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I do occasionally make an effort to get some extra sunlight because of my psoriasis. It always helps for me, although I do know there is a small percentage of people with psoriasis who react negatively to sunlight.

Phototherapy is very useful for people with severe psoriasis and this is often administered in a dermatologist's office. Some people buy their own phototherapy units for home use, but require a prescription for this and often have to get their units reset after a prescribed number of uses to force the patient to get their skin rechecked by the dermatologist before continuing the potentially carcinogenic therapy.

Some will apply topicals like coal tar preparations to sensitize their skin to the phototherapy, but this should of course be done with great care at first until the correct dose is determined. (burning is NOT recommended and may cause a severe flare of Koebner reaction type psoriasis in reaction to the burn, so better to start very, very slowly)

Other items will also affect the potency of the phototherapy, such as eating celery, which also sensitizes the skin.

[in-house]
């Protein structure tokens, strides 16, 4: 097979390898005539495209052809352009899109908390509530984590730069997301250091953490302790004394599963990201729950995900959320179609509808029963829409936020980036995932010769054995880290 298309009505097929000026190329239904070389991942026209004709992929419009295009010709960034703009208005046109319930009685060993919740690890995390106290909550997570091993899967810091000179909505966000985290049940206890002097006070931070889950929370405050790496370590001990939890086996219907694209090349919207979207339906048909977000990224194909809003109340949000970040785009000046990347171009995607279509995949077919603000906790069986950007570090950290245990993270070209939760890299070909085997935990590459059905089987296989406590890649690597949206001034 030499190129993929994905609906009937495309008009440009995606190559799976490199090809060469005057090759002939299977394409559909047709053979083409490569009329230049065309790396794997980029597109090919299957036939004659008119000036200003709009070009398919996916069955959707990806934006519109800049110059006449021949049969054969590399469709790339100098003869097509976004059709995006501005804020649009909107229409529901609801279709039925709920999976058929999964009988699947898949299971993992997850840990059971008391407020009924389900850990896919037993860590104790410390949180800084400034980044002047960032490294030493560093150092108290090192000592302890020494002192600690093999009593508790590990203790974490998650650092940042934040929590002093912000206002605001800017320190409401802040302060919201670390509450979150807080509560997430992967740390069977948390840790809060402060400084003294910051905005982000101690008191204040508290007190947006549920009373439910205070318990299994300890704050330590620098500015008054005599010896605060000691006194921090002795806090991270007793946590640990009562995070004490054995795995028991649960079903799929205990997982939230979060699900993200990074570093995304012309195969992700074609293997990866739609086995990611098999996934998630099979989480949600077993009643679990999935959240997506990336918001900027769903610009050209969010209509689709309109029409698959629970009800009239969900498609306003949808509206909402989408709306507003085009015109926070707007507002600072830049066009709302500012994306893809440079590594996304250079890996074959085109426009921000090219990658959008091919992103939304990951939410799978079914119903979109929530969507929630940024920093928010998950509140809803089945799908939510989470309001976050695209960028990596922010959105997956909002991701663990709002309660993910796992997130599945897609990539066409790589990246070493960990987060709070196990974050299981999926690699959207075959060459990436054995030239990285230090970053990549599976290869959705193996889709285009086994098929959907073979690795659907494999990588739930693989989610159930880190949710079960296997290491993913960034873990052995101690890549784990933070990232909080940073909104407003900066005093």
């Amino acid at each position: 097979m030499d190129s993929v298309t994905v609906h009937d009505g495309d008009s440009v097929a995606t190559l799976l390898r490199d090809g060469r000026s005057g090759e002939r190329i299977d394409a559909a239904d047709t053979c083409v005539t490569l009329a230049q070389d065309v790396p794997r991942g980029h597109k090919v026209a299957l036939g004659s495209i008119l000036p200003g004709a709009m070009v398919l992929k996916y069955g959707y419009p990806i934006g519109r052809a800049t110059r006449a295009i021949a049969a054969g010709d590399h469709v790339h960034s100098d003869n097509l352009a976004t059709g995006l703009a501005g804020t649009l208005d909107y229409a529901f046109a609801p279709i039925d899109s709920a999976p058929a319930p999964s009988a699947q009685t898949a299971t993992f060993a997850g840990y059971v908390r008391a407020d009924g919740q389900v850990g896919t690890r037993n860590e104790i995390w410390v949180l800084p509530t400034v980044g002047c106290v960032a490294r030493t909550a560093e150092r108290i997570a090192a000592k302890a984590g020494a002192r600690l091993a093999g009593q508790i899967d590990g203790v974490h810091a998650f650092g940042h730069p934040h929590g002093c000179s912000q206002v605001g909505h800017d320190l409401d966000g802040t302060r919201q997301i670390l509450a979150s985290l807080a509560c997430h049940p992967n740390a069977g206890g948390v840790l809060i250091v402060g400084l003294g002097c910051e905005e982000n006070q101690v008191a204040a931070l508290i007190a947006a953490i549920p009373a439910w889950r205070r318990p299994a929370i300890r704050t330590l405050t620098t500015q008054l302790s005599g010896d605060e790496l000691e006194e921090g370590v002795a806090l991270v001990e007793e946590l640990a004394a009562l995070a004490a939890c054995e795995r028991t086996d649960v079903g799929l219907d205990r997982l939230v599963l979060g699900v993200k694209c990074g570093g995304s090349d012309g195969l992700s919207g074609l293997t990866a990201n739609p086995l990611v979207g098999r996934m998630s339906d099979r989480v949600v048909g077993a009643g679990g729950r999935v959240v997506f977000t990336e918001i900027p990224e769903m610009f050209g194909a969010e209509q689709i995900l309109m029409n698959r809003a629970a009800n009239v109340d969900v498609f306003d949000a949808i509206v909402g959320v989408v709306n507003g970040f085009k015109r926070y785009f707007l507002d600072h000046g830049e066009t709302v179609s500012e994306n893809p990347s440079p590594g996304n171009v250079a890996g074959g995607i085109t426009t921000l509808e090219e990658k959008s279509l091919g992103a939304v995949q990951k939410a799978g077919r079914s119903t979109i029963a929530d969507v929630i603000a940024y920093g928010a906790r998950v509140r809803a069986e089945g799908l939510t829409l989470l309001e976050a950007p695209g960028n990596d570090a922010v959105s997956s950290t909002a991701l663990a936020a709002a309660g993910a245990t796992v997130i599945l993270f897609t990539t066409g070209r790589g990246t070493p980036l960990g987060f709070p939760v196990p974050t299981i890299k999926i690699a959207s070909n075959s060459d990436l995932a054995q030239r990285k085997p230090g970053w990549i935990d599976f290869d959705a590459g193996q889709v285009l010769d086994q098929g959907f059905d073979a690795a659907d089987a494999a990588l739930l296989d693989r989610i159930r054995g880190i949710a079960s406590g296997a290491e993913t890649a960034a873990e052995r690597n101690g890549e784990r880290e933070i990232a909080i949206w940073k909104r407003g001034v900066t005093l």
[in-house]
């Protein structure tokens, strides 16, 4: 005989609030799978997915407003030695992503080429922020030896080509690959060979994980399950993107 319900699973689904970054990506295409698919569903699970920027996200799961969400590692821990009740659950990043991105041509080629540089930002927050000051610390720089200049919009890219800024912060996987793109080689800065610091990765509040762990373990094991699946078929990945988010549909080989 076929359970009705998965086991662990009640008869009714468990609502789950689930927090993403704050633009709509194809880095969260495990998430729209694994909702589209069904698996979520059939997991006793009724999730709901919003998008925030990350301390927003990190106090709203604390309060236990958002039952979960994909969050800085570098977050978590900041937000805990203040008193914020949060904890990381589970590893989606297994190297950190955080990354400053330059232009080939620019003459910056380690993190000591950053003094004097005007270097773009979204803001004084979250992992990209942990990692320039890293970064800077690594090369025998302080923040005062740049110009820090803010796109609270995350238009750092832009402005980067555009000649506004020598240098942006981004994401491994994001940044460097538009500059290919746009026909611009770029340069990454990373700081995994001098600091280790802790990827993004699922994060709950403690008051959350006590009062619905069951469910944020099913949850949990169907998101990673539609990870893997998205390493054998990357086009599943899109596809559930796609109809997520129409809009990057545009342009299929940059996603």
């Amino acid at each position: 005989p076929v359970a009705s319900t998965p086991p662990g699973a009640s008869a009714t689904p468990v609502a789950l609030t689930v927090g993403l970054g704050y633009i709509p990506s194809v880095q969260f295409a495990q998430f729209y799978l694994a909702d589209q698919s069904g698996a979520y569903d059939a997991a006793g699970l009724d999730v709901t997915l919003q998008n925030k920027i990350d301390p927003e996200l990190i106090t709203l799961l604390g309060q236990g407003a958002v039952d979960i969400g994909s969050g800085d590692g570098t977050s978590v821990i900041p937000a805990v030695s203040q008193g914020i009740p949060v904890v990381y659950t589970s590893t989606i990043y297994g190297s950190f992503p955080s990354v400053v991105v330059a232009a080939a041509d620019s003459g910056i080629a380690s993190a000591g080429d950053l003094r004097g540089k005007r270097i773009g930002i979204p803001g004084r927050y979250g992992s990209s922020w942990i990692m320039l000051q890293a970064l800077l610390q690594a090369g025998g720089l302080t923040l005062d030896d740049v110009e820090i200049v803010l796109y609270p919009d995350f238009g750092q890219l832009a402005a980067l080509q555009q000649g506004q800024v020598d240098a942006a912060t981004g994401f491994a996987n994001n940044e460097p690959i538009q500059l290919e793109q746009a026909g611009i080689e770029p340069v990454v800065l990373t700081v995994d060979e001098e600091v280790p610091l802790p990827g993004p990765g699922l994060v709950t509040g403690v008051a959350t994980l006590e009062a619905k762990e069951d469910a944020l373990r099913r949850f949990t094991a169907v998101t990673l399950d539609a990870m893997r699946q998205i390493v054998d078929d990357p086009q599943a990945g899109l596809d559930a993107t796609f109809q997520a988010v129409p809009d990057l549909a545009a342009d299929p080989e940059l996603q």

Their are prescription drugs that may be taken prior to phototherapy to increase sensitivity as well, such as the PABA used to make for PUVA therapy (the P in PUVA is the drug plus the UVA). Their are also specialized types of phototherapy units that dispense just UVA or UVB light, as well as narrow focused UV units and such.

Remember that ANY form of phototherapy can increase the incidence of skin cancers of any form (there are 3 forms). Therefore, anyone who is using phototherapy, whether from natural sunlight or from tanning salons or in a dermatologist's office should always be particularly careful to watch for the usual signs of a skin cancer. (changes in a mole, for example, or irregular edges in a mole, or different colors in a mole, any change in a mole, especially one about the size of a pencil eraser)

The above link will give a good overview of the potential damage that may result from phototherapy from any source and is written for the lay person. The author is a well-respected practicing dermatologist and a friend of mine. He calls tanning booths "tanning coffins". :)

Best regards,

PS: for more information on phototherapy for psoriasis, see the National Psoriasis Foundation ( )
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